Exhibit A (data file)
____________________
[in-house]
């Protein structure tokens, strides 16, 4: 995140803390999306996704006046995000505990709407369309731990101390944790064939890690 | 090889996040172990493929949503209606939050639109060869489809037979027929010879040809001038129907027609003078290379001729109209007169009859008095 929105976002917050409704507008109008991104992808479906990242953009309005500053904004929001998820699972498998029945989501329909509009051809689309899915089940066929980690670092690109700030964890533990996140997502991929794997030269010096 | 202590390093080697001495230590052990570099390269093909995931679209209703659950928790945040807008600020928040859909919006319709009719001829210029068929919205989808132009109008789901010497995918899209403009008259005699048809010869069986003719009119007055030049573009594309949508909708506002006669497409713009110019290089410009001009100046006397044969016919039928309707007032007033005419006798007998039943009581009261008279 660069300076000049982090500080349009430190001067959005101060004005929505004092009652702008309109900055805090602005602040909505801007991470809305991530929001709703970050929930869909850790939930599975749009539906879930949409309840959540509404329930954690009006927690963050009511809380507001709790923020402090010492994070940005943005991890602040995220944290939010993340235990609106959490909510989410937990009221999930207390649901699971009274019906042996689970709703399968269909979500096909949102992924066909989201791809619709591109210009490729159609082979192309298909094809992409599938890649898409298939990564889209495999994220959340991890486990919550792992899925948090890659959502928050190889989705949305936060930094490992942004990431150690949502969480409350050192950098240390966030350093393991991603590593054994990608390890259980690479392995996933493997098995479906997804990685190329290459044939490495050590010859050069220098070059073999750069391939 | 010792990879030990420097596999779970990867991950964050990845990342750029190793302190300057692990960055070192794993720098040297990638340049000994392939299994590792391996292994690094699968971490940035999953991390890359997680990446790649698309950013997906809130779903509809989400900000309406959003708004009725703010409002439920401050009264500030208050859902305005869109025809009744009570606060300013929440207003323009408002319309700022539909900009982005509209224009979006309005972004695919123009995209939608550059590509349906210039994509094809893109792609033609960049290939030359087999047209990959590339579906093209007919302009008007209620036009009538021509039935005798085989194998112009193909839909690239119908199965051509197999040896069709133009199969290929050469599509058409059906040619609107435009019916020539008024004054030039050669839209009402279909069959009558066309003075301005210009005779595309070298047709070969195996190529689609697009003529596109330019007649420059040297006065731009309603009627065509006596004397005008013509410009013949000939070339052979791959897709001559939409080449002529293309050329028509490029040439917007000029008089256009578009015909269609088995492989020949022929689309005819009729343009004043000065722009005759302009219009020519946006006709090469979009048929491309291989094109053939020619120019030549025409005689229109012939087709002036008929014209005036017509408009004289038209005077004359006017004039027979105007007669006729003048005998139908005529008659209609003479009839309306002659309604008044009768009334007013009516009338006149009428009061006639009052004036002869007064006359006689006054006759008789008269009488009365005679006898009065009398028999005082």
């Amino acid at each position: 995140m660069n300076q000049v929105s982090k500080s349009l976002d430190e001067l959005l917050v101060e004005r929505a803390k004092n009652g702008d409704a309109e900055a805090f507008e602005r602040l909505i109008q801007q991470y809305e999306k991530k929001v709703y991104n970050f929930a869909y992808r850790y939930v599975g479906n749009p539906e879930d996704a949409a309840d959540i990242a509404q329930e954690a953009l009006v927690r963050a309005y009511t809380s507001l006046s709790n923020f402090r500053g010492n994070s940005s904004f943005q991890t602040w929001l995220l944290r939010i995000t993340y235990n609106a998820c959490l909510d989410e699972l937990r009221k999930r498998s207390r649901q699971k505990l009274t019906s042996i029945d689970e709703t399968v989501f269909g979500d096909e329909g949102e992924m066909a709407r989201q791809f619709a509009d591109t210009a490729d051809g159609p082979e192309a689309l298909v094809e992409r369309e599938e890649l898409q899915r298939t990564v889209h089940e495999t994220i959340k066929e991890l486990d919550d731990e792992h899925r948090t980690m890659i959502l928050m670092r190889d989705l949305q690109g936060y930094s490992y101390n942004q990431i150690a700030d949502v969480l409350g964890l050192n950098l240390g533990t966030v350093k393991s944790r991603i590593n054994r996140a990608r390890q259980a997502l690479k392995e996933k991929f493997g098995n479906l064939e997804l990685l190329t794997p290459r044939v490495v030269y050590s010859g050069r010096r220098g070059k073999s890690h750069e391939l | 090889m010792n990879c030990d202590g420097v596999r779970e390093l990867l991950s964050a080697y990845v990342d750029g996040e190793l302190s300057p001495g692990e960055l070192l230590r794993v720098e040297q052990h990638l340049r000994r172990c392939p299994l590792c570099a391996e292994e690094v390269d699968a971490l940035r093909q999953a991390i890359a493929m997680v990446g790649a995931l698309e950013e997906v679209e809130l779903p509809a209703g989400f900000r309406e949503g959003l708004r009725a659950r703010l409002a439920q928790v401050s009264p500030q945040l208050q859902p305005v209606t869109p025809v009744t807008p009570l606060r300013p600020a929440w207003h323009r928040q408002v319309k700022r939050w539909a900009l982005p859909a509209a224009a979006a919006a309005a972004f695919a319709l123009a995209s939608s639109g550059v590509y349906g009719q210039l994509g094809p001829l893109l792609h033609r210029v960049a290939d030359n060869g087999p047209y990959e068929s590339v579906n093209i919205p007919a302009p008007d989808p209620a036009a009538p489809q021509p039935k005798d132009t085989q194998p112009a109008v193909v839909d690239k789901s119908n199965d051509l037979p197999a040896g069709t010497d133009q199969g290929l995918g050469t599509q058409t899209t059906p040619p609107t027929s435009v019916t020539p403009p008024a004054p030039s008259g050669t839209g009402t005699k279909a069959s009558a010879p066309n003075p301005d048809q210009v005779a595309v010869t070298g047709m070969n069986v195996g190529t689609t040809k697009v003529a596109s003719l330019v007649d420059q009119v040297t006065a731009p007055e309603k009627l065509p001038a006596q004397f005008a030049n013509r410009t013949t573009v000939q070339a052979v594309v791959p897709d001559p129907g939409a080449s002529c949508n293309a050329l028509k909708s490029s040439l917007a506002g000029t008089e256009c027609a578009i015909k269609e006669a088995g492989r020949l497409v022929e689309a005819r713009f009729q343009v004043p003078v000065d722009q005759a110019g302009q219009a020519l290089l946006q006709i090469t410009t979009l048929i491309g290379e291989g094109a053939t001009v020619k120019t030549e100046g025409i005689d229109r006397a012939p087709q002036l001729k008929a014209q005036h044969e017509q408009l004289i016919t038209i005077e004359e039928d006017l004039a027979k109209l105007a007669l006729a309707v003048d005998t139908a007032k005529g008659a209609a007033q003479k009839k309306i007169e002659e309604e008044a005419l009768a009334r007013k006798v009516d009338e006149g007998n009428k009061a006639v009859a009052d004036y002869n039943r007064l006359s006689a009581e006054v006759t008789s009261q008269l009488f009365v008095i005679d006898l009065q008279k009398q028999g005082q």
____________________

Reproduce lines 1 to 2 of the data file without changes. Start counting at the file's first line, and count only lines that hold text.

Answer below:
[in-house]
């Protein structure tokens, strides 16, 4: 995140803390999306996704006046995000505990709407369309731990101390944790064939890690 | 090889996040172990493929949503209606939050639109060869489809037979027929010879040809001038129907027609003078290379001729109209007169009859008095 929105976002917050409704507008109008991104992808479906990242953009309005500053904004929001998820699972498998029945989501329909509009051809689309899915089940066929980690670092690109700030964890533990996140997502991929794997030269010096 | 202590390093080697001495230590052990570099390269093909995931679209209703659950928790945040807008600020928040859909919006319709009719001829210029068929919205989808132009109008789901010497995918899209403009008259005699048809010869069986003719009119007055030049573009594309949508909708506002006669497409713009110019290089410009001009100046006397044969016919039928309707007032007033005419006798007998039943009581009261008279 660069300076000049982090500080349009430190001067959005101060004005929505004092009652702008309109900055805090602005602040909505801007991470809305991530929001709703970050929930869909850790939930599975749009539906879930949409309840959540509404329930954690009006927690963050009511809380507001709790923020402090010492994070940005943005991890602040995220944290939010993340235990609106959490909510989410937990009221999930207390649901699971009274019906042996689970709703399968269909979500096909949102992924066909989201791809619709591109210009490729159609082979192309298909094809992409599938890649898409298939990564889209495999994220959340991890486990919550792992899925948090890659959502928050190889989705949305936060930094490992942004990431150690949502969480409350050192950098240390966030350093393991991603590593054994990608390890259980690479392995996933493997098995479906997804990685190329290459044939490495050590010859050069220098070059073999750069391939 | 010792990879030990420097596999779970990867991950964050990845990342750029190793302190300057692990960055070192794993720098040297990638340049000994392939299994590792391996292994690094699968971490940035999953991390890359997680990446790649698309950013997906809130779903509809989400900000309406959003708004009725703010409002439920401050009264500030208050859902305005869109025809009744009570606060300013929440207003323009408002319309700022539909900009982005509209224009979006309005972004695919123009995209939608550059590509349906210039994509094809893109792609033609960049290939030359087999047209990959590339579906093209007919302009008007209620036009009538021509039935005798085989194998112009193909839909690239119908199965051509197999040896069709133009199969290929050469599509058409059906040619609107435009019916020539008024004054030039050669839209009402279909069959009558066309003075301005210009005779595309070298047709070969195996190529689609697009003529596109330019007649420059040297006065731009309603009627065509006596004397005008013509410009013949000939070339052979791959897709001559939409080449002529293309050329028509490029040439917007000029008089256009578009015909269609088995492989020949022929689309005819009729343009004043000065722009005759302009219009020519946006006709090469979009048929491309291989094109053939020619120019030549025409005689229109012939087709002036008929014209005036017509408009004289038209005077004359006017004039027979105007007669006729003048005998139908005529008659209609003479009839309306002659309604008044009768009334007013009516009338006149009428009061006639009052004036002869007064006359006689006054006759008789008269009488009365005679006898009065009398028999005082």